The FCA has rightly turned its attention again to those customers who are struggling with the cost of living. Back in mid-June, the FCA first notified 3,500 lenders that they expect high standards of support to be provided as many grappled with the cost of living crisis.
It’s incredible to think about how much has changed in the intervening months since the FCA first put lenders on notice. We’ve experienced a change in government (and monarch for that matter), a new Chancellor who has effectively capped the unit cost of Energy but has also through his mini-budget, arguably exacerbated the cost of living through continued high inflation. We also risk continuing the remarkable and swift rise in interest rates (2.25% as of mid-October 2022, but widely expected to breach 5% in 2023).
Even today, we now know that households are spending on average 27% of their income on mortgage repayments. The average mortgage interest rate has already risen to above 6% which also means that households are paying the greatest portion of their income on mortgage payments since 1989. The outlook remains gloomy with interest costs only expected to increase.
So what did the FCA say to firms back in June with regards to cost of living?
The FCA reminded firms of three key areas:
make sure that your approach to taking on new borrowers takes into account the financial pressure they may face and the impact on their expenditure.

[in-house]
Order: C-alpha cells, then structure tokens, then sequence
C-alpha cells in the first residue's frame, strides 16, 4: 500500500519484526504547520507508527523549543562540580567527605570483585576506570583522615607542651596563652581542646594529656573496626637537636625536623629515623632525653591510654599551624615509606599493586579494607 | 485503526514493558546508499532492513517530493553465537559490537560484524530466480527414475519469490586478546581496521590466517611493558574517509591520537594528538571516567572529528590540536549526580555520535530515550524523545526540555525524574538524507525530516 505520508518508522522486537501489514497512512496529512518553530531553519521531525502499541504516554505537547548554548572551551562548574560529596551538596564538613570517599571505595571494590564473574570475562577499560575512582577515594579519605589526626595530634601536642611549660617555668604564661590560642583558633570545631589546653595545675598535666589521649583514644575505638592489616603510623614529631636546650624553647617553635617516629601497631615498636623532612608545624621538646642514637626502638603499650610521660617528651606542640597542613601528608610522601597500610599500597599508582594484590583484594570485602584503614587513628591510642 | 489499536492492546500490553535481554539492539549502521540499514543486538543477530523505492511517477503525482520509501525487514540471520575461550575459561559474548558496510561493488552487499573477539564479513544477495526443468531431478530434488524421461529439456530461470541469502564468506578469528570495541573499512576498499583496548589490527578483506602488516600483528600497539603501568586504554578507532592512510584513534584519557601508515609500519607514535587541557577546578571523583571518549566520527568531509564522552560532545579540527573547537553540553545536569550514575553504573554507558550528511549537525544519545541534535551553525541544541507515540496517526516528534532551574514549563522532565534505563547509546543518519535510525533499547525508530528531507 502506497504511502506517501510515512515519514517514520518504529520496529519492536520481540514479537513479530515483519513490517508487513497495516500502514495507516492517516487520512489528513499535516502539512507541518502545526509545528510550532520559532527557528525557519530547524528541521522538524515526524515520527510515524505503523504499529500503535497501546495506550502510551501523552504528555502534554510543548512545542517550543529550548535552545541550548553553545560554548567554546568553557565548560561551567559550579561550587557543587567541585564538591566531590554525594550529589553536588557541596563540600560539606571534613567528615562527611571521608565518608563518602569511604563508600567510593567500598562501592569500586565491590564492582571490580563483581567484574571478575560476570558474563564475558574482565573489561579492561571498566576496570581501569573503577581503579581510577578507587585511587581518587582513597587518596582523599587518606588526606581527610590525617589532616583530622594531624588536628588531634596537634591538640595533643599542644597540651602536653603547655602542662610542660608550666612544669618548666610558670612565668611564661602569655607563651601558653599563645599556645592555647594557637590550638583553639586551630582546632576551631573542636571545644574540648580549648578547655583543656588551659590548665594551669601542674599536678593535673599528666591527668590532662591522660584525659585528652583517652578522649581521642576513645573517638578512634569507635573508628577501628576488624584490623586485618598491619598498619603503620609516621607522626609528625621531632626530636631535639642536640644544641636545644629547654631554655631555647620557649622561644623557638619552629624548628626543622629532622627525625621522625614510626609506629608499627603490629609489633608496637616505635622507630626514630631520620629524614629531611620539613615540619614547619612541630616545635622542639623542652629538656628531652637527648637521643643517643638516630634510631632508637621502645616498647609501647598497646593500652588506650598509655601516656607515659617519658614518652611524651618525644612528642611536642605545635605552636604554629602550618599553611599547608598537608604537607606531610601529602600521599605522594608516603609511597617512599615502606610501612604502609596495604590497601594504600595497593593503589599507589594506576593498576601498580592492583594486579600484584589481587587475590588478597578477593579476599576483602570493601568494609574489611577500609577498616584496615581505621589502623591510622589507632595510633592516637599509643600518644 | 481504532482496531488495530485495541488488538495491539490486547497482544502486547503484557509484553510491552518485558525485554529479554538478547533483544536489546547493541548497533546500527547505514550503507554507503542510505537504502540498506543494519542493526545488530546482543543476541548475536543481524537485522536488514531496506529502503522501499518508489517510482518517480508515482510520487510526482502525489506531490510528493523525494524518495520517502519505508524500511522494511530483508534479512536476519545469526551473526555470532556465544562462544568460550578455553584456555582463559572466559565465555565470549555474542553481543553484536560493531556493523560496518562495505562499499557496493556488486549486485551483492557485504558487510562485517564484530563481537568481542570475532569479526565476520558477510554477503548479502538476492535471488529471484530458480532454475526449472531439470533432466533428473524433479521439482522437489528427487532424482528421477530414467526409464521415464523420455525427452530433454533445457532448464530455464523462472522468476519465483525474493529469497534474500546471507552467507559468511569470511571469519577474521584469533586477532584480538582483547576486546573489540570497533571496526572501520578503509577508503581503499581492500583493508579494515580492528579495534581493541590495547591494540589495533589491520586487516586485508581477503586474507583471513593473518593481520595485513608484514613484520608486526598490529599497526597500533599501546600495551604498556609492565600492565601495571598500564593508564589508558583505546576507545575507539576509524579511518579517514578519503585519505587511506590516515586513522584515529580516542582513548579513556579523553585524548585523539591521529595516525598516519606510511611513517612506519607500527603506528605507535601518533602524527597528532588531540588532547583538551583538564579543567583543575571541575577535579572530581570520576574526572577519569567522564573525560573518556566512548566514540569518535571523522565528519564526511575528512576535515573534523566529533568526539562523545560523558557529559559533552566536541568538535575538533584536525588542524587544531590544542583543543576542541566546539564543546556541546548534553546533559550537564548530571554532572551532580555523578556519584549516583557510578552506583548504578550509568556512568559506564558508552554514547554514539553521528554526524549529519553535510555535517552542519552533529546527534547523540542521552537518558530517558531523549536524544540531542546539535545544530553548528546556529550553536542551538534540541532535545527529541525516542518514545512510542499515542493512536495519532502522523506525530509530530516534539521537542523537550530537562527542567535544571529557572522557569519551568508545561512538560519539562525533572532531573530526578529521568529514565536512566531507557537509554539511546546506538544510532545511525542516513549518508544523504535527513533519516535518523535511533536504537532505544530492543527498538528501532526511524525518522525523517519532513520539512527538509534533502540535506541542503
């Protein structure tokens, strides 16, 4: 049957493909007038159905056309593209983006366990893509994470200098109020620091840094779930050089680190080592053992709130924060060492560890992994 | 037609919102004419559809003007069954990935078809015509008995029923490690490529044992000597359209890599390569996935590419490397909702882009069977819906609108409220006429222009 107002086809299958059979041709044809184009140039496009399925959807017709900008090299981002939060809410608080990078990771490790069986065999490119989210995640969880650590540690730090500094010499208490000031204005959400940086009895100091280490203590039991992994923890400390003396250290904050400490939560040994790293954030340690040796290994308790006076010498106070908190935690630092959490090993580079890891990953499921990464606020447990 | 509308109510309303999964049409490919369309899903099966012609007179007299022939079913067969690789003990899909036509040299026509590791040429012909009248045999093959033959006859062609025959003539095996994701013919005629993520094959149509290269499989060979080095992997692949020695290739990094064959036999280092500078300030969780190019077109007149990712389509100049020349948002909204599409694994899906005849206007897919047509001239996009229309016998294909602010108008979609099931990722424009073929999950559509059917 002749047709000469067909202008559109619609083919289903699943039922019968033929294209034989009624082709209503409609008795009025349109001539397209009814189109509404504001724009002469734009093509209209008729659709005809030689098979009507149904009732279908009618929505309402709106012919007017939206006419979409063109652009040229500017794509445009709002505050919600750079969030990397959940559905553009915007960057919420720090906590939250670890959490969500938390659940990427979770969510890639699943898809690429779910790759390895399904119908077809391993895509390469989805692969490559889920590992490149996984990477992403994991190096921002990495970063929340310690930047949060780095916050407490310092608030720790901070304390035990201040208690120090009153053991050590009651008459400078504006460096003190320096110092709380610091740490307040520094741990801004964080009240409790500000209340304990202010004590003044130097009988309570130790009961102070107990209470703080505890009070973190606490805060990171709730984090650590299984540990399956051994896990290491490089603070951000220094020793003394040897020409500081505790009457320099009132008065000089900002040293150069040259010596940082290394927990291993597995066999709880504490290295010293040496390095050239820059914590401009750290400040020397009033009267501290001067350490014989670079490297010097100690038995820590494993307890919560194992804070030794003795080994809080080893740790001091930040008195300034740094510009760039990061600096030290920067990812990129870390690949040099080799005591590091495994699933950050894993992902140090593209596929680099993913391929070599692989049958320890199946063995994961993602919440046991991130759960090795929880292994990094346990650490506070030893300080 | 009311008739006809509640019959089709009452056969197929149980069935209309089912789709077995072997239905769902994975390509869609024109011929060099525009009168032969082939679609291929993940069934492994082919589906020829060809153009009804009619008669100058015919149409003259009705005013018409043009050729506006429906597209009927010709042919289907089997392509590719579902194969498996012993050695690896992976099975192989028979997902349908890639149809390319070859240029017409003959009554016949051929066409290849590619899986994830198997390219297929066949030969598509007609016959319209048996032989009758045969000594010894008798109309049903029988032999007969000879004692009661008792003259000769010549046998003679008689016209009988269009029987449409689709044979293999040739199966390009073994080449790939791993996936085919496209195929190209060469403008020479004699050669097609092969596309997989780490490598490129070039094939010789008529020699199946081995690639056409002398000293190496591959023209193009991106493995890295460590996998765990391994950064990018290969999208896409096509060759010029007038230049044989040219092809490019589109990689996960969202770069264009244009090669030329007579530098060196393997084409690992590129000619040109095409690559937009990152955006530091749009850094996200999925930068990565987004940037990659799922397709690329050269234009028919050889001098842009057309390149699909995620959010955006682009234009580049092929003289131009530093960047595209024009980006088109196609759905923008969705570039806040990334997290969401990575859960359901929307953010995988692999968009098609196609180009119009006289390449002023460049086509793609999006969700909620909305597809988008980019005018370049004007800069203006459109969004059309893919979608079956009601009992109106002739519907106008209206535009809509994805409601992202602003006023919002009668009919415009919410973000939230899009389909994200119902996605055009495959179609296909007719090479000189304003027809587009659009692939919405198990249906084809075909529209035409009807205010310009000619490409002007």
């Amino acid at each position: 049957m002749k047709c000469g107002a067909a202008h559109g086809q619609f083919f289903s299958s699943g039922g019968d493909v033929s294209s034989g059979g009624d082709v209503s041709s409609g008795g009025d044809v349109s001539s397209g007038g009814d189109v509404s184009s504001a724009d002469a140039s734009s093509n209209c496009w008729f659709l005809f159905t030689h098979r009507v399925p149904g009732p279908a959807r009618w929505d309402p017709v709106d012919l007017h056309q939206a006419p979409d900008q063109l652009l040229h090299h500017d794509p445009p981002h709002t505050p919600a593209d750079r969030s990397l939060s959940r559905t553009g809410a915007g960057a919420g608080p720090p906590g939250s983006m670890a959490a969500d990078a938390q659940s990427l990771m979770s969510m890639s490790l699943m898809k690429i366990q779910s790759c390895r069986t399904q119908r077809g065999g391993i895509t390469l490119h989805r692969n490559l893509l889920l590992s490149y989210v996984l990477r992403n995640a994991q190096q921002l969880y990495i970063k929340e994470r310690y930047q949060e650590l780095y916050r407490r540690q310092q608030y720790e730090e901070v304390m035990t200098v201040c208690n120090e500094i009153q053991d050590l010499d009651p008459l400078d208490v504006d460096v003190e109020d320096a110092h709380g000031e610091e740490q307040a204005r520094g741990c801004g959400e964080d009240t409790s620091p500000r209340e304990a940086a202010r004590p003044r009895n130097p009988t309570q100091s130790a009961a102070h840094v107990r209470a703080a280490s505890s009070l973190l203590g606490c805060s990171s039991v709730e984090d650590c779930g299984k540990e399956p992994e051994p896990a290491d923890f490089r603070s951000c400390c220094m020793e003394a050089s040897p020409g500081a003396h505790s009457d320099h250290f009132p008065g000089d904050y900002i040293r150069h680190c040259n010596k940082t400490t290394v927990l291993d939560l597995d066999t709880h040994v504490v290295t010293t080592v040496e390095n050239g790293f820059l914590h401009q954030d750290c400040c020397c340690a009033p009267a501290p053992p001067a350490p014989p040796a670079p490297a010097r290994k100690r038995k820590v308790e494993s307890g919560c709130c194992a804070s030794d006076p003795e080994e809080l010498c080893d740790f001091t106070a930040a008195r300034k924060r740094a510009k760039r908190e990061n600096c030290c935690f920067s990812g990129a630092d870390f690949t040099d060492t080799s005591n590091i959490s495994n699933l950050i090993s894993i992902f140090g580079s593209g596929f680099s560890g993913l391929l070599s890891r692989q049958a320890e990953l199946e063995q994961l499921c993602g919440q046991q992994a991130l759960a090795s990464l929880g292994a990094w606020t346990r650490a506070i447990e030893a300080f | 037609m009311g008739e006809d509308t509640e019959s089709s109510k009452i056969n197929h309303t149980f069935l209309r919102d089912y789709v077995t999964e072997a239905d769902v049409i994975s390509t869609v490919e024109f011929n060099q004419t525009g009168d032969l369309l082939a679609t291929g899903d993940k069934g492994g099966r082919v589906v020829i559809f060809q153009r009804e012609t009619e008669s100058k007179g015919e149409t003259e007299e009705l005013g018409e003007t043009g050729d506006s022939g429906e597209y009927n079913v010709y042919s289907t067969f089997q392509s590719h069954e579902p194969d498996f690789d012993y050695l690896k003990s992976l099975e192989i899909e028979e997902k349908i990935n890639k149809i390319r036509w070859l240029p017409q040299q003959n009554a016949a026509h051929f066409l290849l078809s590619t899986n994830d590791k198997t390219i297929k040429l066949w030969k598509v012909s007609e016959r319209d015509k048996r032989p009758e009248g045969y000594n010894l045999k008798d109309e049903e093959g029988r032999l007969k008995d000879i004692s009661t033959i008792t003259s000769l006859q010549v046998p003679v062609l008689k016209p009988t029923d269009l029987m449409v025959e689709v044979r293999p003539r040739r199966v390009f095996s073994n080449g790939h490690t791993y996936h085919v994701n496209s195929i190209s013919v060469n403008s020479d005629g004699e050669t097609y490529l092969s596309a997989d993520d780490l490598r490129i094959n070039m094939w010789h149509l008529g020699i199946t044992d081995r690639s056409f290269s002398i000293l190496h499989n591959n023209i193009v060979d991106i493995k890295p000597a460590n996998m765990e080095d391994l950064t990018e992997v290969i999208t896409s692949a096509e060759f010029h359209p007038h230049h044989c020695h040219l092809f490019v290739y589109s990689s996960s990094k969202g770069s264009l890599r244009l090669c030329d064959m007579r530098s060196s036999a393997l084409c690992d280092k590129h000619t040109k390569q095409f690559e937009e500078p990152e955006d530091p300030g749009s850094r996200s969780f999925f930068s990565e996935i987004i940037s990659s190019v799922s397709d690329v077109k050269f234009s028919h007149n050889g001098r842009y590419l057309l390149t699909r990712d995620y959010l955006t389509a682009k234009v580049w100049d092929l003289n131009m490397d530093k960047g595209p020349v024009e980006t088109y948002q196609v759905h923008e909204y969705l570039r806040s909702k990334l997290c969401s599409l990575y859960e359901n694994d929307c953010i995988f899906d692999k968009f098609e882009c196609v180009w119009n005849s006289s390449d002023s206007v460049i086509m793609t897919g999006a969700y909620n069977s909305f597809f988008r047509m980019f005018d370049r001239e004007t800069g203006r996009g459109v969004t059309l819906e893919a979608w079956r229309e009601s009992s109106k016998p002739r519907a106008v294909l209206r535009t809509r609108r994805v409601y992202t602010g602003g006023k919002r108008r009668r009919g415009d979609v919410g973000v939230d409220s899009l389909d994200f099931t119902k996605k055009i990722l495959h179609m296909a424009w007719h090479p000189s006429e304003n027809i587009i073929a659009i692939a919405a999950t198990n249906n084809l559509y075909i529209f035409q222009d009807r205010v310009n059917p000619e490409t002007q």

consider and, if necessary, improve how you treat consumers in vulnerable circumstances.
effectively direct customers who need it to money guidance or free debt advice.
Indeed, Sheldon Mills, Executive Director of Consumers and Competition at the FCA, stated:
'Many consumers are feeling the impact of the rising cost of living in their personal finances and we expect this to increase over the next few months. Early action is important for those struggling with debt. We need all firms to get the basics right and provide good quality support. Where we see more serious wrongdoing, we are already acting to ensure these firms improve.
'The financial services industry has a significant role in helping consumers manage their finances – and it should expect us to pay close attention to how they do that over the next few months.'
What does the recent FCA information request say regarding the cost of living?
The FCA have waited for several months before asking firms about how they have responded to their initial warning with a detailed information request.
For firms who have recently received the information request titled ‘FCA Request for Information: Cost of Living Forbearance outcomes testing work’ you shouldn’t feel alone.
We are aware of several firms across all sectors of the consumer credit marketplace that have received this information request.
Within it, the regulator is specifically taking a two-stage approach, to see how firms have responded to the warning given in June. They are looking at the following areas specifically:
Stage 1: Providing evidence of policies and processes:
The FCA is asking firms for a plethora of information to assess how firms are supporting customers during the cost-of-living crisis.